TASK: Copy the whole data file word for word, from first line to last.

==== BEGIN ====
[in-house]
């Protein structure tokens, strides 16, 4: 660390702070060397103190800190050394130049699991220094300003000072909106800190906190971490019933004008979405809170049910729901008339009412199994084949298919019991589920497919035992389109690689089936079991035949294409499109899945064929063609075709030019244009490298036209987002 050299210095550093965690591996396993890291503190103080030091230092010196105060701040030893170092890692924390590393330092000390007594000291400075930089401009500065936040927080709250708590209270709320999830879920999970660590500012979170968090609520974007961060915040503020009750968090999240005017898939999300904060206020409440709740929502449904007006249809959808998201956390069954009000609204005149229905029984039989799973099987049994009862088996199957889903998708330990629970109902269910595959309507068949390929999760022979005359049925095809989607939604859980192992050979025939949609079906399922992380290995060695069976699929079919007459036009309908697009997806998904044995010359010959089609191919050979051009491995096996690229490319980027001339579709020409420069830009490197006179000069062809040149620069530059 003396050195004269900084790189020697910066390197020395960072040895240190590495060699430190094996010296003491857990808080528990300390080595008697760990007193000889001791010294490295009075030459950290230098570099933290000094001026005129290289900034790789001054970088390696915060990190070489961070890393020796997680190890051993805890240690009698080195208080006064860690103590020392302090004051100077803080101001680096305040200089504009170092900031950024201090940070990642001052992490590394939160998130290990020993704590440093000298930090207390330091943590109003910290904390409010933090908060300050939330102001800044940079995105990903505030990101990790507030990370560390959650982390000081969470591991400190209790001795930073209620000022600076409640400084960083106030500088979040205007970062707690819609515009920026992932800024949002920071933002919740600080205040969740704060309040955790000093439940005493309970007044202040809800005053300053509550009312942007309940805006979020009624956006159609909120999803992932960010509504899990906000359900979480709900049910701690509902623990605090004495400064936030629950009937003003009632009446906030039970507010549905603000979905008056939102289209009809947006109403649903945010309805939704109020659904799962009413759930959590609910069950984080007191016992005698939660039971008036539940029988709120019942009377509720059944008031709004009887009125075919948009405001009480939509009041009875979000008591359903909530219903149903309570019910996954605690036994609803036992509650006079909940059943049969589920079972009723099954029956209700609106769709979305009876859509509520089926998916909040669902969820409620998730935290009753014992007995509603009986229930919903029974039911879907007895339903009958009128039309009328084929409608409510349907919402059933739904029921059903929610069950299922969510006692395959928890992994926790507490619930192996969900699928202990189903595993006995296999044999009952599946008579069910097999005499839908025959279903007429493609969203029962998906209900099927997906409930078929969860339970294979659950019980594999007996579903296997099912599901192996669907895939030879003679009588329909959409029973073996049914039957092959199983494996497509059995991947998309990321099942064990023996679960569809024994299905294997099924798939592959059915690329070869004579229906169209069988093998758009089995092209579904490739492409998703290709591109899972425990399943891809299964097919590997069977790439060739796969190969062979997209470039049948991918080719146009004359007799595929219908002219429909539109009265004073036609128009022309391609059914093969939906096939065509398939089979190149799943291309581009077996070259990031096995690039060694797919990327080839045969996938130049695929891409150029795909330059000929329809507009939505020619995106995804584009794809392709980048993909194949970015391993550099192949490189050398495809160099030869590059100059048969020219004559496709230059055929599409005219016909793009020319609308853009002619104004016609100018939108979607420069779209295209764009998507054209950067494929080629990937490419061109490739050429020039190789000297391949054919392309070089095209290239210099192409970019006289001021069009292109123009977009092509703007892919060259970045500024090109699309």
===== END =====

[in-house]
């Protein structure tokens, strides 16, 4: 660390702070060397103190800190050394130049699991220094300003000072909106800190906190971490019933004008979405809170049910729901008339009412199994084949298919019991589920497919035992389109690689089936079991035949294409499109899945064929063609075709030019244009490298036209987002 050299210095550093965690591996396993890291503190103080030091230092010196105060701040030893170092890692924390590393330092000390007594000291400075930089401009500065936040927080709250708590209270709320999830879920999970660590500012979170968090609520974007961060915040503020009750968090999240005017898939999300904060206020409440709740929502449904007006249809959808998201956390069954009000609204005149229905029984039989799973099987049994009862088996199957889903998708330990629970109902269910595959309507068949390929999760022979005359049925095809989607939604859980192992050979025939949609079906399922992380290995060695069976699929079919007459036009309908697009997806998904044995010359010959089609191919050979051009491995096996690229490319980027001339579709020409420069830009490197006179000069062809040149620069530059 003396050195004269900084790189020697910066390197020395960072040895240190590495060699430190094996010296003491857990808080528990300390080595008697760990007193000889001791010294490295009075030459950290230098570099933290000094001026005129290289900034790789001054970088390696915060990190070489961070890393020796997680190890051993805890240690009698080195208080006064860690103590020392302090004051100077803080101001680096305040200089504009170092900031950024201090940070990642001052992490590394939160998130290990020993704590440093000298930090207390330091943590109003910290904390409010933090908060300050939330102001800044940079995105990903505030990101990790507030990370560390959650982390000081969470591991400190209790001795930073209620000022600076409640400084960083106030500088979040205007970062707690819609515009920026992932800024949002920071933002919740600080205040969740704060309040955790000093439940005493309970007044202040809800005053300053509550009312942007309940805006979020009624956006159609909120999803992932960010509504899990906000359900979480709900049910701690509902623990605090004495400064936030629950009937003003009632009446906030039970507010549905603000979905008056939102289209009809947006109403649903945010309805939704109020659904799962009413759930959590609910069950984080007191016992005698939660039971008036539940029988709120019942009377509720059944008031709004009887009125075919948009405001009480939509009041009875979000008591359903909530219903149903309570019910996954605690036994609803036992509650006079909940059943049969589920079972009723099954029956209700609106769709979305009876859509509520089926998916909040669902969820409620998730935290009753014992007995509603009986229930919903029974039911879907007895339903009958009128039309009328084929409608409510349907919402059933739904029921059903929610069950299922969510006692395959928890992994926790507490619930192996969900699928202990189903595993006995296999044999009952599946008579069910097999005499839908025959279903007429493609969203029962998906209900099927997906409930078929969860339970294979659950019980594999007996579903296997099912599901192996669907895939030879003679009588329909959409029973073996049914039957092959199983494996497509059995991947998309990321099942064990023996679960569809024994299905294997099924798939592959059915690329070869004579229906169209069988093998758009089995092209579904490739492409998703290709591109899972425990399943891809299964097919590997069977790439060739796969190969062979997209470039049948991918080719146009004359007799595929219908002219429909539109009265004073036609128009022309391609059914093969939906096939065509398939089979190149799943291309581009077996070259990031096995690039060694797919990327080839045969996938130049695929891409150029795909330059000929329809507009939505020619995106995804584009794809392709980048993909194949970015391993550099192949490189050398495809160099030869590059100059048969020219004559496709230059055929599409005219016909793009020319609308853009002619104004016609100018939108979607420069779209295209764009998507054209950067494929080629990937490419061109490739050429020039190789000297391949054919392309070089095209290239210099192409970019006289001021069009292109123009977009092509703007892919060259970045500024090109699309």